Wednesday, August 06, 2008

Marketized giving

There is lots of talk about how the Internet has democratized giving. Sites that make giving easy and bring down the transaction costs have made it possible for lots of people to support lots of causes and issues that they might not have been able to do before.

Personally, I think this is somewhat overblown. After all, what web sites do is make things faster and more interactive. But the same person who know manages a portfolio of loans on Kiva could have supported a child through CARE's magazine ads back in the day. Sure it is faster, cooler, and feedback is right there, on the desktop that you are staring at 8 hours a day (as opposed to in the magazine you put down in the bathroom, good intentions and all). Yes, the Internet has changed giving, but as important, I think, is that it may be changing receiving.

The changes for the receivers, which are about more than being faster and global, have to do with a re-invigorated faith in individuals, concern about choice and discretion, changes in how we think about institutions, and a general increased 'marketization' of philanthropy.

This includes the trend of giving directly to some ONE rather than to some INSTITUTION. Witness DonorsChoose, which features teachers' postings about giving opportunities; the aforementioned Kiva*, which features individual entrepreneurs; Endeavor and ASHOKA (also about individuals). Each of these organizations is about the people they support - they lead with their images, market their accomplishments, and measure organizational success through their success. The "voices and images" of Kiva and DonorsChoose, in particular, are those of the individuals who benefit from the loan/grant.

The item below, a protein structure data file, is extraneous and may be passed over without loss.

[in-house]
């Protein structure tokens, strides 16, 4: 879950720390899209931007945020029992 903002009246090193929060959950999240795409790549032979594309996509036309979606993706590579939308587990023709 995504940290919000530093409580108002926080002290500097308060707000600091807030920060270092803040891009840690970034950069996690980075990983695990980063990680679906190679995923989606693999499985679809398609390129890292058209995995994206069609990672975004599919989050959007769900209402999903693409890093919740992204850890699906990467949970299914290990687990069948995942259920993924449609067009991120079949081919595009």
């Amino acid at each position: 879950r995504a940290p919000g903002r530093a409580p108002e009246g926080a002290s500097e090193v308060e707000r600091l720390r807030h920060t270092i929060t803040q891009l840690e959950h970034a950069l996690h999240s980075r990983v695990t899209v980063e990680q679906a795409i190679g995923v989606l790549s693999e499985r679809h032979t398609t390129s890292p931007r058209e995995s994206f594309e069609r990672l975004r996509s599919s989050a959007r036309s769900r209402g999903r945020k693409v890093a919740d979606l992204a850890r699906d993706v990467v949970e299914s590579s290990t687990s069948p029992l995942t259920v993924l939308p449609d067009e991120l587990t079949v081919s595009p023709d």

Now, in the most direct - to - direct example I've seen, comes - which matches scholarship donors directly to students (or claims to). The idea is to give donors a chance to support specific kinds of students, not just the universities where those students go to school. In their words:

" is a public charity that seeks to award scholarships to the types of students who donors wish to support. Unlike colleges, universities, or other educational foundations, we let donors specify student attributes they care about with their donations."
Economist Tyler Cowen took a look at the site - his comments focus on the increased competition that the site can bring to the scholarship market. (Typical of an economist) However, the larger point here is that this kind of 1:1 giving shares attributes with several other trends we've followed on p2173, notably:
Of coure, a wise giver won't completely fall for this 1:1 hype - all of these sites rely on institutions (many of them newly created) to manage the donations and the selection process. *Kiva works through its microfinance partners, for example, and DiscoverScholars doesn't escape institutional middle-men, it simply created a new one (itself). So, I still don't think philanthropy is particularly democratic, but it sure looks ever more like a market.

1 comment:

Jason said...

I think that there is a great advantage to marketized giving. The nonprofit that did not have the budget or staff to do a large marketing campaign can cultivate a lot more donors using the online giving. I agree that it does not always provide the best product but I think in some ways it evens the playing field.